Thursday, 20 June 2019

Lundy Fungi

Fungus observations from LUNDY

Had a nice trip across the water to Lundy earlier this week. Splashed out on a copy of 'Lundy Fungi' by John Hedger & David George (published by The Lundy Field Society) which turned out to be money well spent as it's a really nice, informative photographic guide to the species you're likely to encounter in the island's different habitats.

Much of Lundy is designated as a SSSI and, as I was just there as a day-tripper, I'd made no effort to obtain the necessary permissions to collect specimens for identification purposes. What follows is therefore an account of what I was able to observe of the island's fungi in situ.

I'm reasonably certain the mushrooms in the photo above are Fairy Ring Champignon Marasmius oreades, with that pronounced umbo. They were growing in the short grass on the cliff-top, near Devil's Slide.

The grazed areas we passed through on our walk up the western coast were dotted with piles of dung, hosting some impressive fungal displays.

I think these pair are Egghead Mottlegill Panaeolus semiovatus...

The stems were dusted with black spores...

... and this younger specimen shows the ring around the stem nicely.

These, I'm sure, are something different. But I would not be confident in naming them.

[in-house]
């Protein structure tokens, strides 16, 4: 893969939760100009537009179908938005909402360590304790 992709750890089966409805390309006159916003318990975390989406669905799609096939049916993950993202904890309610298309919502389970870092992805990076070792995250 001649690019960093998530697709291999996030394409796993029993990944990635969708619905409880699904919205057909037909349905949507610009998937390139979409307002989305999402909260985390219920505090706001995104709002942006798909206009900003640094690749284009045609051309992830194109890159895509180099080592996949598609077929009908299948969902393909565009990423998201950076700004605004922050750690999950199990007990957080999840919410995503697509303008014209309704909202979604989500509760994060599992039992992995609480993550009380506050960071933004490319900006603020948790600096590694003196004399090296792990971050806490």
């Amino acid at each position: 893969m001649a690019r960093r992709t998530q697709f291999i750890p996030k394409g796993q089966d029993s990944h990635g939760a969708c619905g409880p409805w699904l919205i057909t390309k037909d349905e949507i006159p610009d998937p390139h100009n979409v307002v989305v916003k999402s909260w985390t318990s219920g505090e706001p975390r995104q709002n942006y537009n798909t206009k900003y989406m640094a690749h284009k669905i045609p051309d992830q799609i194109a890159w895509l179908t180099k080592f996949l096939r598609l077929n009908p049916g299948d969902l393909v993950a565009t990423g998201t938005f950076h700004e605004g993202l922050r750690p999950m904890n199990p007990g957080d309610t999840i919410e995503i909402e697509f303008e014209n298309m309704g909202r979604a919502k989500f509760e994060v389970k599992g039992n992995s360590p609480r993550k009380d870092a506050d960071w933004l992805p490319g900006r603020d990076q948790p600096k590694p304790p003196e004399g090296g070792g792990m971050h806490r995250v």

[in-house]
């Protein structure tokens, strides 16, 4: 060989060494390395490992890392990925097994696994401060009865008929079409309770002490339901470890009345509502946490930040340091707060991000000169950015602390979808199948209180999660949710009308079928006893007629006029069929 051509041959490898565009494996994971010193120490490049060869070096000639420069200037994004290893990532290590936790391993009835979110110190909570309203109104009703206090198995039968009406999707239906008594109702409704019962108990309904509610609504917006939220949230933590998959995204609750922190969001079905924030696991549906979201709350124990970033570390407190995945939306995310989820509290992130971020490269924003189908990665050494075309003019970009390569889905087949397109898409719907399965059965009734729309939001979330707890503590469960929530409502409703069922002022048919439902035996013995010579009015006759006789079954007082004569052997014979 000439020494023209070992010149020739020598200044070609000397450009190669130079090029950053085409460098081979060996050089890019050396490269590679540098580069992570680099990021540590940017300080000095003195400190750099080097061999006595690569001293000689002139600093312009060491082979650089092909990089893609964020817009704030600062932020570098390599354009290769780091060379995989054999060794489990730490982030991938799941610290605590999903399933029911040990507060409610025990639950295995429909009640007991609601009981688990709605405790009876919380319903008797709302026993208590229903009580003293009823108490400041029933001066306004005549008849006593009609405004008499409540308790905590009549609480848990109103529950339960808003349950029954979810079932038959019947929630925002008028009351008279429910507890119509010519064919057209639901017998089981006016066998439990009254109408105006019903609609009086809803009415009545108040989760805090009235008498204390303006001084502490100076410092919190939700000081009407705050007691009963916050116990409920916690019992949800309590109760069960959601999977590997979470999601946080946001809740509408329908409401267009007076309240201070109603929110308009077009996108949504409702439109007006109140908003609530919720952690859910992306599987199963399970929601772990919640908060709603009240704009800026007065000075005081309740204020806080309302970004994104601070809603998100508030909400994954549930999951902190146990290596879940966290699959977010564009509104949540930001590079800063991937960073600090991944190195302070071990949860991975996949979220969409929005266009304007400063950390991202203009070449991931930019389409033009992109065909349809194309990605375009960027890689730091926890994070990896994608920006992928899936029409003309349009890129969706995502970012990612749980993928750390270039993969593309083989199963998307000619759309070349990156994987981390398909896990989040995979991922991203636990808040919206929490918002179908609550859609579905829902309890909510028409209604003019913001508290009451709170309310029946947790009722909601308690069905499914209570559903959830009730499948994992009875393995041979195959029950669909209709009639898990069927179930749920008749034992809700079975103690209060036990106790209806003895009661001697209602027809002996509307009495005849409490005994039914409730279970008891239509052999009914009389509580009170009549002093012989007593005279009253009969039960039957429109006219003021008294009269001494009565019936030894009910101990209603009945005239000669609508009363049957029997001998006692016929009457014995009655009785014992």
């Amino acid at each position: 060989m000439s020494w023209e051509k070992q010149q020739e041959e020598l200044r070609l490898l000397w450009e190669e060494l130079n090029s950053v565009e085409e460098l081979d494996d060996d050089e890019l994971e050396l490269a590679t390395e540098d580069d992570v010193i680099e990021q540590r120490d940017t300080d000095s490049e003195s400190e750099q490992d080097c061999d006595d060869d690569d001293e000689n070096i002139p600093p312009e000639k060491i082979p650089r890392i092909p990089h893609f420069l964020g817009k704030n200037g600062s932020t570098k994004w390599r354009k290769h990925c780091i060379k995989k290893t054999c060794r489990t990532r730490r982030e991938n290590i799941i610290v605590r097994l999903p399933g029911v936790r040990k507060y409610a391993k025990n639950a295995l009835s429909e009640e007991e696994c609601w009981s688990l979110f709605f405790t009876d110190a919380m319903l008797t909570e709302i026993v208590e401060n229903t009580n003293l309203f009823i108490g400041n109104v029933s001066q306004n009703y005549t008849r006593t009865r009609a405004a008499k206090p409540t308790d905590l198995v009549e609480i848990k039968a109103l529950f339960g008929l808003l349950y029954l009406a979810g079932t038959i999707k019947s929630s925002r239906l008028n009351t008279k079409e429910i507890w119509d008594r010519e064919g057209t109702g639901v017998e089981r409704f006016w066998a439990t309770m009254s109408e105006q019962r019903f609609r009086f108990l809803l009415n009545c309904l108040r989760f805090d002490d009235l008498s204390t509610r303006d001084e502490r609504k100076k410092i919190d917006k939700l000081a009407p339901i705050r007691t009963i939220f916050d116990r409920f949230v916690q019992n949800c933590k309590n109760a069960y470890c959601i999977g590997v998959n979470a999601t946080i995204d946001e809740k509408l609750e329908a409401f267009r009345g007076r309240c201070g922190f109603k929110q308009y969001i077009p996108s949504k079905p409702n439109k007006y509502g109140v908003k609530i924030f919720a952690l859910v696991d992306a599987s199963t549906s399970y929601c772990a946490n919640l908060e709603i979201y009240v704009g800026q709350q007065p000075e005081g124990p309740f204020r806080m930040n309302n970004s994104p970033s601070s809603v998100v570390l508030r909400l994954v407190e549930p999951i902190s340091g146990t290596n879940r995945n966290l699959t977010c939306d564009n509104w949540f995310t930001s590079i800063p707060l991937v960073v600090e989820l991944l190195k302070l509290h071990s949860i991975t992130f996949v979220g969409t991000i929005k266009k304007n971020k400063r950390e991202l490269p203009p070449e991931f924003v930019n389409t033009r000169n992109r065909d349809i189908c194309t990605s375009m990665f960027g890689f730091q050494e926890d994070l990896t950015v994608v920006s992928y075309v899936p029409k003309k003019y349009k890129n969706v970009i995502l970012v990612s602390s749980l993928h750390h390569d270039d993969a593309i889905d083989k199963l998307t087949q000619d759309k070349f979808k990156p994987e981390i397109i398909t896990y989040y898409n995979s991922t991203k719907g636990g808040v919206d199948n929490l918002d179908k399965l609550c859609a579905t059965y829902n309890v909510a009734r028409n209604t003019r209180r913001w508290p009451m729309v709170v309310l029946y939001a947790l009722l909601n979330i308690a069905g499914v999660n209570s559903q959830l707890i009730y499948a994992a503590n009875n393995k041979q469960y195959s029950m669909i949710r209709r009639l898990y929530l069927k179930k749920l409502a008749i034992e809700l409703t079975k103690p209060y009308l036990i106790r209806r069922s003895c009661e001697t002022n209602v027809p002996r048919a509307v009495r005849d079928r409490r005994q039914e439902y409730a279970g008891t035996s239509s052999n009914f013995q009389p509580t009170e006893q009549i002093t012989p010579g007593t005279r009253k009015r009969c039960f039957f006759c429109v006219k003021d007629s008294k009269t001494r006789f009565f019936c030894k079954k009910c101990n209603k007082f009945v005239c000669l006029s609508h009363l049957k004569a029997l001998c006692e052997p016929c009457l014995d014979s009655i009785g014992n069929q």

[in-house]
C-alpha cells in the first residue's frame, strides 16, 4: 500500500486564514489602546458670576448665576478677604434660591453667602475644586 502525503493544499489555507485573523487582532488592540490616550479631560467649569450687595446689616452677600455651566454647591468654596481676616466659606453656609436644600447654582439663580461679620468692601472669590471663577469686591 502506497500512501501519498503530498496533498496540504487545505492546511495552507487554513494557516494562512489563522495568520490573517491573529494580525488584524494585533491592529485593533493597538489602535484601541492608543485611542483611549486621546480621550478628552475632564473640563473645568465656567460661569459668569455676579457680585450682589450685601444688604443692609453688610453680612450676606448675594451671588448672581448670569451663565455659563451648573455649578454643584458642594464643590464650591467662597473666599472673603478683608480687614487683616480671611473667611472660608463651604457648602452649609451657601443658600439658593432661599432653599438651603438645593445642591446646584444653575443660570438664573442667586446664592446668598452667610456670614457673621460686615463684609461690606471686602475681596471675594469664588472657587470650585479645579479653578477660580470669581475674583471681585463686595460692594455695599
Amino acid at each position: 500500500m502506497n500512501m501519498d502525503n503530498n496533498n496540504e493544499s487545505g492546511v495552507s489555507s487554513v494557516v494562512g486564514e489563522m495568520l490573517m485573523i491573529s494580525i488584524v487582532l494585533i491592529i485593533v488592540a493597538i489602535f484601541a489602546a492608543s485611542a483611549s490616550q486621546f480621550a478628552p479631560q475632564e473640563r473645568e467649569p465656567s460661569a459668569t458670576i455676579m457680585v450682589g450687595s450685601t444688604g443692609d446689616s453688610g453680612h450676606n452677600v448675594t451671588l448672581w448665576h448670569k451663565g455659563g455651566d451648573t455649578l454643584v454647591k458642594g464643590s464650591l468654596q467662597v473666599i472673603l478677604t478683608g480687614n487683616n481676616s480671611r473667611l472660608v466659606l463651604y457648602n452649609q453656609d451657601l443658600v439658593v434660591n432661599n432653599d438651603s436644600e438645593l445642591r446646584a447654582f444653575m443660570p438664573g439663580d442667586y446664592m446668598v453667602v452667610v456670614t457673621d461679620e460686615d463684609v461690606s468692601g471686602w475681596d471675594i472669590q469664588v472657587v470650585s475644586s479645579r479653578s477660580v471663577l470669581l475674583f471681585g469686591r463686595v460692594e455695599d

I noticed that the young fruit body emerging towards the centre of this photograph had a distinctive reddish-brown colour to it.

UPDATE 20/06/2019 - advice from Mandy Dee, Lundy Fungus Recorder, over on the British Mycological Society Facebook page, is that this is Psilocybe coprophila

I suspect this yellow fellow is something different again. But hard to say without a closer look.

UPDATE 20/06/2019 - advice from Mandy Dee is that this is Stropharia semiglobata. A species which the Lundy Fungi book describes as very common on Lundy.

On the heath, near Jenny's Cove, I spotted quite a few of these guys. I think they're Heath Navel Lichenomphalia umbellifera.

And the Golden Hair Lichen Teloschistes flavicans at the North End was pretty special.

Heading back towards civilisation, on Hangman's Hill, I was happy to come across Campion Anther Smut Microbotryum lychnidis-dioicae again (after my recent encounter close to home).

 And there was the ubiquitous bramble rust...

I did allow myself to collect one of the bramble leaves, so I could get a closer look.

With reference to Ellis & Ellis's 'Microfungi on Land Plants', I think my collection is Phragmidium violaceum, with its mostly 3-septate teliospores. A new one for me.

For the record
Date: 18/06/2019
Location: Lundy, Devon

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